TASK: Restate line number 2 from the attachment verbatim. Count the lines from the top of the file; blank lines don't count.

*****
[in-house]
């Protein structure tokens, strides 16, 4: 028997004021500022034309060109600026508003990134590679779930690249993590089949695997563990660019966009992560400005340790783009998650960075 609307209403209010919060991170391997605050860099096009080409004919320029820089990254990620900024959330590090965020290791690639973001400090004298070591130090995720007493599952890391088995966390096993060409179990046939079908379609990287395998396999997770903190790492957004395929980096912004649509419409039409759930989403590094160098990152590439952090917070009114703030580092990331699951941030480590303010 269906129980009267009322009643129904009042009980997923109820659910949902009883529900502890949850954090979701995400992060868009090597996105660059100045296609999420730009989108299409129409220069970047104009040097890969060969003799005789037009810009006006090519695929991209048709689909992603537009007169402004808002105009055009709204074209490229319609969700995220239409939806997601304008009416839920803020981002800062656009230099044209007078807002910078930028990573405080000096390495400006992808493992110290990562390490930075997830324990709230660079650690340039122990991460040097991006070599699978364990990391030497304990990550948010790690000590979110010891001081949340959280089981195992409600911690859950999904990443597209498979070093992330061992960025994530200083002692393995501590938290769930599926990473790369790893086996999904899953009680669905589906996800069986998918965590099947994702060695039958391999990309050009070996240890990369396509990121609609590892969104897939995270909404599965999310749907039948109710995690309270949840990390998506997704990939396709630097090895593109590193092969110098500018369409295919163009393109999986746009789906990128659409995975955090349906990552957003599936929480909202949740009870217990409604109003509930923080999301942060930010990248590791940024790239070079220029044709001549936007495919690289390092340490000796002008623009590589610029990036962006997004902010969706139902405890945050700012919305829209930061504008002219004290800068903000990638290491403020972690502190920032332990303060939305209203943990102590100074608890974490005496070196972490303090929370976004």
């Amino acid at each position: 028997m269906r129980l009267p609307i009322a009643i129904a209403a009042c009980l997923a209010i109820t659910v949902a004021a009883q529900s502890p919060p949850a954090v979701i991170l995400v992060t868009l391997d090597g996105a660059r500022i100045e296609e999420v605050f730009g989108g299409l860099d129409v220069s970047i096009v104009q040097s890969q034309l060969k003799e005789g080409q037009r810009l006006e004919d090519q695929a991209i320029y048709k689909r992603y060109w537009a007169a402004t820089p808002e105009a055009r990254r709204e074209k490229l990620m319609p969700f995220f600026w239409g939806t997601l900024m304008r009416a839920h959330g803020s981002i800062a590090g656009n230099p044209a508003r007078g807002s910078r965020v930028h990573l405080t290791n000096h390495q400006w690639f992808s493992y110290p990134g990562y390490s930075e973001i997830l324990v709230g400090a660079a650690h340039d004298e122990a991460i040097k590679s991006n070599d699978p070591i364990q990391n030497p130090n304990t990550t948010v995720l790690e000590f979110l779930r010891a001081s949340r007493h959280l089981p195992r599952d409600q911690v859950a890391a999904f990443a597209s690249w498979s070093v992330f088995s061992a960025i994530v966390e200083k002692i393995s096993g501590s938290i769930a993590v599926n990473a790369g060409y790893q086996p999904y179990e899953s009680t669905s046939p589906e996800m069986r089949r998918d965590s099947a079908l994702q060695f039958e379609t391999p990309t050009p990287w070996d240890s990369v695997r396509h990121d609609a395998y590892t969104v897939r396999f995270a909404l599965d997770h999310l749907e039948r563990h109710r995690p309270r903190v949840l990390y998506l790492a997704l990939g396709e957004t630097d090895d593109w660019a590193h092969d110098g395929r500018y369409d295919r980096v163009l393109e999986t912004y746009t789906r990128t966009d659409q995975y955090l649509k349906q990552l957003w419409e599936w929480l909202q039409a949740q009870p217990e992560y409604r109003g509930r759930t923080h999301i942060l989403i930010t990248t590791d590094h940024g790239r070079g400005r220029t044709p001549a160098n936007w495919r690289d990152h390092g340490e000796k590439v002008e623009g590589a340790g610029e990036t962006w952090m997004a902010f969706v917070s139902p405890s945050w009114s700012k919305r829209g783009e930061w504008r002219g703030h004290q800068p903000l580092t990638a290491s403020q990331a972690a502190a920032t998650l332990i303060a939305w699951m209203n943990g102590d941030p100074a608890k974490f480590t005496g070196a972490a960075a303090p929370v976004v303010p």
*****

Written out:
């Protein structure tokens, strides 16, 4: 028997004021500022034309060109600026508003990134590679779930690249993590089949695997563990660019966009992560400005340790783009998650960075 609307209403209010919060991170391997605050860099096009080409004919320029820089990254990620900024959330590090965020290791690639973001400090004298070591130090995720007493599952890391088995966390096993060409179990046939079908379609990287395998396999997770903190790492957004395929980096912004649509419409039409759930989403590094160098990152590439952090917070009114703030580092990331699951941030480590303010 269906129980009267009322009643129904009042009980997923109820659910949902009883529900502890949850954090979701995400992060868009090597996105660059100045296609999420730009989108299409129409220069970047104009040097890969060969003799005789037009810009006006090519695929991209048709689909992603537009007169402004808002105009055009709204074209490229319609969700995220239409939806997601304008009416839920803020981002800062656009230099044209007078807002910078930028990573405080000096390495400006992808493992110290990562390490930075997830324990709230660079650690340039122990991460040097991006070599699978364990990391030497304990990550948010790690000590979110010891001081949340959280089981195992409600911690859950999904990443597209498979070093992330061992960025994530200083002692393995501590938290769930599926990473790369790893086996999904899953009680669905589906996800069986998918965590099947994702060695039958391999990309050009070996240890990369396509990121609609590892969104897939995270909404599965999310749907039948109710995690309270949840990390998506997704990939396709630097090895593109590193092969110098500018369409295919163009393109999986746009789906990128659409995975955090349906990552957003599936929480909202949740009870217990409604109003509930923080999301942060930010990248590791940024790239070079220029044709001549936007495919690289390092340490000796002008623009590589610029990036962006997004902010969706139902405890945050700012919305829209930061504008002219004290800068903000990638290491403020972690502190920032332990303060939305209203943990102590100074608890974490005496070196972490303090929370976004």